Catherine Delahunty

Select Committee hearing on early childhood and Pasifika languages

by Catherine Delahunty

Last week the Education and Science Select Committee had a very privileged experience hearing from a number of Pasifika communities and individuals about their support for learning in their heritage languages. Although the Government restricted the inquiry to early childhood education (ECE) and Pasifika language issues, the submitters painted a broad and holistic picture of all levels of education needing to be culturally responsive. The Select Committee was also fortunate to hear a number of school groups sing beautiful sings in Pasifika languages to remind us to hear and to experience the heart of the matter.

The ECE Inquiry heard that Pasifika communities are fighting hard for their bilingual pre-school and primary school language-based models. They already know the difference it makes to learning, and to language retention, if children are taught in their mother tongue. Research shows that a number of Pasifika languages are at risk because of colonisation and migration. We heard from speakers of Samoan, Rarotonga, and Niue languages in particular but we were made aware that there are other languages and other communities which are also struggling.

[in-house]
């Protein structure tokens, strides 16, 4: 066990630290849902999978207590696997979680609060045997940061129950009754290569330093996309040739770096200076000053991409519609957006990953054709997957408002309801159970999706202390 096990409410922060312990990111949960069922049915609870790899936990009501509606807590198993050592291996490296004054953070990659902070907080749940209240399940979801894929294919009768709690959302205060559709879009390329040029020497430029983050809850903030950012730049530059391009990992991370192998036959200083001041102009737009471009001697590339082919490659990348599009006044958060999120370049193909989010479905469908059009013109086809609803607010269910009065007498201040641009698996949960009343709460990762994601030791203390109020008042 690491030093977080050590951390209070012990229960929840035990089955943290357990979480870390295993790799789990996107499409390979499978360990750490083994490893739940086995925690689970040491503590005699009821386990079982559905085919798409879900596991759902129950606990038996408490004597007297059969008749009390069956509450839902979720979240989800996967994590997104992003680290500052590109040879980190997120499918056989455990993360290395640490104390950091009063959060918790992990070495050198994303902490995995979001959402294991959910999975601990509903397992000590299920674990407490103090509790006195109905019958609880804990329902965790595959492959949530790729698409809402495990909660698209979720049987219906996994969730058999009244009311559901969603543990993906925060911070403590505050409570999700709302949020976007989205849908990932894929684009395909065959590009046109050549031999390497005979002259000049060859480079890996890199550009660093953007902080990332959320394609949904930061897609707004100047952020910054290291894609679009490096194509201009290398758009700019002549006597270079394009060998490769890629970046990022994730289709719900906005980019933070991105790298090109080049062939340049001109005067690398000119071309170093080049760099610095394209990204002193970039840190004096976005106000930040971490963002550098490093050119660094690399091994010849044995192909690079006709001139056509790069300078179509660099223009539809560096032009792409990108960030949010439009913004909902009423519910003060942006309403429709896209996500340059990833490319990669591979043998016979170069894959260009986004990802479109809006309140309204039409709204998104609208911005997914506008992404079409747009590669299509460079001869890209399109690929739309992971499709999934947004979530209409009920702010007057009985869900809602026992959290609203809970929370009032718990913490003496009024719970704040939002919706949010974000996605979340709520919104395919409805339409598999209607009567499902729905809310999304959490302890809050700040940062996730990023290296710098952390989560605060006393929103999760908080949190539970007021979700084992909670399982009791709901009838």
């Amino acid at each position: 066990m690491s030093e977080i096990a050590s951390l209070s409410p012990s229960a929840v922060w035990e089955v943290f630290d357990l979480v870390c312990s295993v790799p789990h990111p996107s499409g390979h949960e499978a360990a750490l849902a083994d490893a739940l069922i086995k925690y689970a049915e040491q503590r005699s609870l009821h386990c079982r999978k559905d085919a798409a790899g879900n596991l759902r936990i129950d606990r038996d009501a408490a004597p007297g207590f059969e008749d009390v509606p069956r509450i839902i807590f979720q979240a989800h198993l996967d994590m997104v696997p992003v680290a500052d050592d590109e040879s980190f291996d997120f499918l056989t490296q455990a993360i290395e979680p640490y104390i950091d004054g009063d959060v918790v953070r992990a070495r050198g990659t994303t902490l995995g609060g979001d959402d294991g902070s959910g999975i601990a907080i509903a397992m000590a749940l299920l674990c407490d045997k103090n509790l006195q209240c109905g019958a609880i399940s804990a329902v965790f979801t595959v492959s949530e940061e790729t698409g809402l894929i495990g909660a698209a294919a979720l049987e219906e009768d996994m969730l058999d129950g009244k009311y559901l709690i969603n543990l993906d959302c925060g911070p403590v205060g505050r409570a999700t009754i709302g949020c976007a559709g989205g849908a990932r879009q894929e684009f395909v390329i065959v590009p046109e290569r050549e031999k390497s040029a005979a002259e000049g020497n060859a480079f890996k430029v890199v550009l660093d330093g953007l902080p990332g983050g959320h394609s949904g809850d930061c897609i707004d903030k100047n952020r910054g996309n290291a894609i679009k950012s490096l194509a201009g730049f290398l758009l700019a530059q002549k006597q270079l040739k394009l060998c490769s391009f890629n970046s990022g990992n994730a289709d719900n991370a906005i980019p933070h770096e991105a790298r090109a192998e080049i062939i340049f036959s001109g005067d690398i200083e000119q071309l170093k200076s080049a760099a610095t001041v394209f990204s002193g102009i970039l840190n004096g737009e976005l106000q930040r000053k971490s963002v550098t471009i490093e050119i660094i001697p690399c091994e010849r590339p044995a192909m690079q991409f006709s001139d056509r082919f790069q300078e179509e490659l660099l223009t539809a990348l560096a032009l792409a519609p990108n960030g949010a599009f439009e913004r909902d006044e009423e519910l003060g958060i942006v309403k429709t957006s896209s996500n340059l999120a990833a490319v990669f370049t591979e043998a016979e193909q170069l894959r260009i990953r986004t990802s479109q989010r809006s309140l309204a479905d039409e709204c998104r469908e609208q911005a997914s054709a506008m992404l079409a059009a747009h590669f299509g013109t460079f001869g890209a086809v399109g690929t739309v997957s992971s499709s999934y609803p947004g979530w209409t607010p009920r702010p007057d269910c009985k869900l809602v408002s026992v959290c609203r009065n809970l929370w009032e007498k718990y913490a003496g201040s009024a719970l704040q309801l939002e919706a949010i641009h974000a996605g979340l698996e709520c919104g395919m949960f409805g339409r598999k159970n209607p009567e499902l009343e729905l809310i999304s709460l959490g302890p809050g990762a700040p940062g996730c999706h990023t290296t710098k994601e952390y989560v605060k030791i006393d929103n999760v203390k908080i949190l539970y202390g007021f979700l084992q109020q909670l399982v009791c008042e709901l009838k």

All the submitters said that resources to build language capacity were crucial. They felt that the leadership from Government had deteriorated because Pasifika bilingualism is not valued for its contribution to the education of the children. Despite the clear research, the latest school curriculum does little to promote learning in Pasifika languages. Many people mentioned the loss and absence of school books and tools to help children learn in their heritage languages. Some university students came to tell us that their identity, as well as their education, had been compromised by the misguided discouragement of their heritage languages.

All the submitters urged us to train and resource qualified teachers as well as support elders who had a role to play in language education.

I found it ironic when Government members of the committee suggested that learning a language was a choice issue, as if French or Mandarin was as relevant as the Pasifika languages. After all, we are a Pacific island nation, we have the largest Polynesian city in the world, and we know we are failing those children and their right to their language. Only a monocultural and monolingual dominant majority could be so unhelpful. The norm around the world is to support unique languages because when you do cultures not only flourish but children have the best possible start in life. Let’s hope we can make some change via this inquiry because these dedicated communities need urgent recognition and resourcing!

Published in Parliament by Catherine Delahunty on Wed, September 19th, 2012   

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